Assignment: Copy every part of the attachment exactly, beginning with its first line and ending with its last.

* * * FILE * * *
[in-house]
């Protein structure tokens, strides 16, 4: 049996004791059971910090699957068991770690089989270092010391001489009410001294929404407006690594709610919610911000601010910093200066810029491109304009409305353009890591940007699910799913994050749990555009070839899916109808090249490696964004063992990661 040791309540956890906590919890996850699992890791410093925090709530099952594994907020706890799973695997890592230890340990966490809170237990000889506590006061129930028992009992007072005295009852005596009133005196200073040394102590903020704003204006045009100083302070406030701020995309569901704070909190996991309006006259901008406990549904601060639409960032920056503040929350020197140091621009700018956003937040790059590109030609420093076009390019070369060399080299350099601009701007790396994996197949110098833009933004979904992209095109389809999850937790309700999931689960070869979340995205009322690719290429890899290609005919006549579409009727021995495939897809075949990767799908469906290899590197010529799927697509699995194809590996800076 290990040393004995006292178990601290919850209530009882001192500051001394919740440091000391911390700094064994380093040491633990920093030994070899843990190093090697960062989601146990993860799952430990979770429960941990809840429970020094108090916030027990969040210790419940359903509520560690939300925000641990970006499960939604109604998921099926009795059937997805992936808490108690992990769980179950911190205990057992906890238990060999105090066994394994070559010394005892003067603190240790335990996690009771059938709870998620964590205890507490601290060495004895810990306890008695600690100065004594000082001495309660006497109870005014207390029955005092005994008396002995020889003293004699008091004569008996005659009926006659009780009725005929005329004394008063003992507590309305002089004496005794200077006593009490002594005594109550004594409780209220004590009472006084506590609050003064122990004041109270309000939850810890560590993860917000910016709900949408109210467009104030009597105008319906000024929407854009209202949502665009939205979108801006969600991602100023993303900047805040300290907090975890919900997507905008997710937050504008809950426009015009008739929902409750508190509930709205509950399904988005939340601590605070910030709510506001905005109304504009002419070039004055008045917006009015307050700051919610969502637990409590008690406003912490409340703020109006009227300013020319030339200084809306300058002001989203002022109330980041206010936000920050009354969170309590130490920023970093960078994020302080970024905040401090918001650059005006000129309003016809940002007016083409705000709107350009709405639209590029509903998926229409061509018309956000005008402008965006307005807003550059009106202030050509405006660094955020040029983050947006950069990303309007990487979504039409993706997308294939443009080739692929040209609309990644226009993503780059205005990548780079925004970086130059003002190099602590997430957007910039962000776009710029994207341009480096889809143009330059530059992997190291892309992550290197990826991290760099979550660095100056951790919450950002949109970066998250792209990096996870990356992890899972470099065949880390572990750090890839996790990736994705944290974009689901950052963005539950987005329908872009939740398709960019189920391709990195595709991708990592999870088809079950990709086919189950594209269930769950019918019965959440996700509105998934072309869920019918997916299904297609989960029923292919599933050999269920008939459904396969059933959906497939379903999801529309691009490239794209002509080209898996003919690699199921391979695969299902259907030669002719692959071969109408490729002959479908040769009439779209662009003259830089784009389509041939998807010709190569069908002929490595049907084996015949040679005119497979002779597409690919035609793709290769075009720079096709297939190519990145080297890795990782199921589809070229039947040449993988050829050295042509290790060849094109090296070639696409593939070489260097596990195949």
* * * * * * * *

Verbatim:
[in-house]
């Protein structure tokens, strides 16, 4: 049996004791059971910090699957068991770690089989270092010391001489009410001294929404407006690594709610919610911000601010910093200066810029491109304009409305353009890591940007699910799913994050749990555009070839899916109808090249490696964004063992990661 040791309540956890906590919890996850699992890791410093925090709530099952594994907020706890799973695997890592230890340990966490809170237990000889506590006061129930028992009992007072005295009852005596009133005196200073040394102590903020704003204006045009100083302070406030701020995309569901704070909190996991309006006259901008406990549904601060639409960032920056503040929350020197140091621009700018956003937040790059590109030609420093076009390019070369060399080299350099601009701007790396994996197949110098833009933004979904992209095109389809999850937790309700999931689960070869979340995205009322690719290429890899290609005919006549579409009727021995495939897809075949990767799908469906290899590197010529799927697509699995194809590996800076 290990040393004995006292178990601290919850209530009882001192500051001394919740440091000391911390700094064994380093040491633990920093030994070899843990190093090697960062989601146990993860799952430990979770429960941990809840429970020094108090916030027990969040210790419940359903509520560690939300925000641990970006499960939604109604998921099926009795059937997805992936808490108690992990769980179950911190205990057992906890238990060999105090066994394994070559010394005892003067603190240790335990996690009771059938709870998620964590205890507490601290060495004895810990306890008695600690100065004594000082001495309660006497109870005014207390029955005092005994008396002995020889003293004699008091004569008996005659009926006659009780009725005929005329004394008063003992507590309305002089004496005794200077006593009490002594005594109550004594409780209220004590009472006084506590609050003064122990004041109270309000939850810890560590993860917000910016709900949408109210467009104030009597105008319906000024929407854009209202949502665009939205979108801006969600991602100023993303900047805040300290907090975890919900997507905008997710937050504008809950426009015009008739929902409750508190509930709205509950399904988005939340601590605070910030709510506001905005109304504009002419070039004055008045917006009015307050700051919610969502637990409590008690406003912490409340703020109006009227300013020319030339200084809306300058002001989203002022109330980041206010936000920050009354969170309590130490920023970093960078994020302080970024905040401090918001650059005006000129309003016809940002007016083409705000709107350009709405639209590029509903998926229409061509018309956000005008402008965006307005807003550059009106202030050509405006660094955020040029983050947006950069990303309007990487979504039409993706997308294939443009080739692929040209609309990644226009993503780059205005990548780079925004970086130059003002190099602590997430957007910039962000776009710029994207341009480096889809143009330059530059992997190291892309992550290197990826991290760099979550660095100056951790919450950002949109970066998250792209990096996870990356992890899972470099065949880390572990750090890839996790990736994705944290974009689901950052963005539950987005329908872009939740398709960019189920391709990195595709991708990592999870088809079950990709086919189950594209269930769950019918019965959440996700509105998934072309869920019918997916299904297609989960029923292919599933050999269920008939459904396969059933959906497939379903999801529309691009490239794209002509080209898996003919690699199921391979695969299902259907030669002719692959071969109408490729002959479908040769009439779209662009003259830089784009389509041939998807010709190569069908002929490595049907084996015949040679005119497979002779597409690919035609793709290769075009720079096709297939190519990145080297890795990782199921589809070229039947040449993988050829050295042509290790060849094109090296070639696409593939070489260097596990195949």